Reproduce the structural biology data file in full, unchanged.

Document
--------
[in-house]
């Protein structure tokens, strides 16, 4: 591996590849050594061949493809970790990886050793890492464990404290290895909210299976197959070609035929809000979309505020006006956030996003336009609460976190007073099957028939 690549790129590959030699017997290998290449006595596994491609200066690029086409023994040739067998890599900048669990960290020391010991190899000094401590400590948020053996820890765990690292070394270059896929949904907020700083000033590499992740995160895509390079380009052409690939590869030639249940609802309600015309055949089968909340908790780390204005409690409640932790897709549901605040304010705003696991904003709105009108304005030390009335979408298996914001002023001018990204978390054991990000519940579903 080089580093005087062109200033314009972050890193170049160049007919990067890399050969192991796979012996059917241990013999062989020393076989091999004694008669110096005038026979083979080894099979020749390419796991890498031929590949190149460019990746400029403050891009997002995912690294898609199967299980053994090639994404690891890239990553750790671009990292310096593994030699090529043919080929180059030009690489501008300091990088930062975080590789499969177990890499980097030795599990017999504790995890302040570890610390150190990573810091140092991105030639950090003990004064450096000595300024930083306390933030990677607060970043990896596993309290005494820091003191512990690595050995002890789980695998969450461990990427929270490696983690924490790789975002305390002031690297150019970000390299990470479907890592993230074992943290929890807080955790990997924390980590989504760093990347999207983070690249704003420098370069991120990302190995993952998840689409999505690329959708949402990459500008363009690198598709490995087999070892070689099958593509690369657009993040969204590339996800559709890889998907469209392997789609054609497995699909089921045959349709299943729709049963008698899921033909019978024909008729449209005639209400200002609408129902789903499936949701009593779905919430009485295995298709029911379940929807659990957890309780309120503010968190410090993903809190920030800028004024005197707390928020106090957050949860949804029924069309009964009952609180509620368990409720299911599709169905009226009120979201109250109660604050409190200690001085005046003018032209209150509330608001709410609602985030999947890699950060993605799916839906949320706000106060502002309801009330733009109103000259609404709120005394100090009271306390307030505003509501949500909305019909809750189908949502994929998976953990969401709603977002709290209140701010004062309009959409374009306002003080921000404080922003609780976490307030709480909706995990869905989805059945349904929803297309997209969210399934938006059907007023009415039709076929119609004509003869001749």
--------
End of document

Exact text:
[in-house]
């Protein structure tokens, strides 16, 4: 591996590849050594061949493809970790990886050793890492464990404290290895909210299976197959070609035929809000979309505020006006956030996003336009609460976190007073099957028939 690549790129590959030699017997290998290449006595596994491609200066690029086409023994040739067998890599900048669990960290020391010991190899000094401590400590948020053996820890765990690292070394270059896929949904907020700083000033590499992740995160895509390079380009052409690939590869030639249940609802309600015309055949089968909340908790780390204005409690409640932790897709549901605040304010705003696991904003709105009108304005030390009335979408298996914001002023001018990204978390054991990000519940579903 080089580093005087062109200033314009972050890193170049160049007919990067890399050969192991796979012996059917241990013999062989020393076989091999004694008669110096005038026979083979080894099979020749390419796991890498031929590949190149460019990746400029403050891009997002995912690294898609199967299980053994090639994404690891890239990553750790671009990292310096593994030699090529043919080929180059030009690489501008300091990088930062975080590789499969177990890499980097030795599990017999504790995890302040570890610390150190990573810091140092991105030639950090003990004064450096000595300024930083306390933030990677607060970043990896596993309290005494820091003191512990690595050995002890789980695998969450461990990427929270490696983690924490790789975002305390002031690297150019970000390299990470479907890592993230074992943290929890807080955790990997924390980590989504760093990347999207983070690249704003420098370069991120990302190995993952998840689409999505690329959708949402990459500008363009690198598709490995087999070892070689099958593509690369657009993040969204590339996800559709890889998907469209392997789609054609497995699909089921045959349709299943729709049963008698899921033909019978024909008729449209005639209400200002609408129902789903499936949701009593779905919430009485295995298709029911379940929807659990957890309780309120503010968190410090993903809190920030800028004024005197707390928020106090957050949860949804029924069309009964009952609180509620368990409720299911599709169905009226009120979201109250109660604050409190200690001085005046003018032209209150509330608001709410609602985030999947890699950060993605799916839906949320706000106060502002309801009330733009109103000259609404709120005394100090009271306390307030505003509501949500909305019909809750189908949502994929998976953990969401709603977002709290209140701010004062309009959409374009306002003080921000404080922003609780976490307030709480909706995990869905989805059945349904929803297309997209969210399934938006059907007023009415039709076929119609004509003869001749």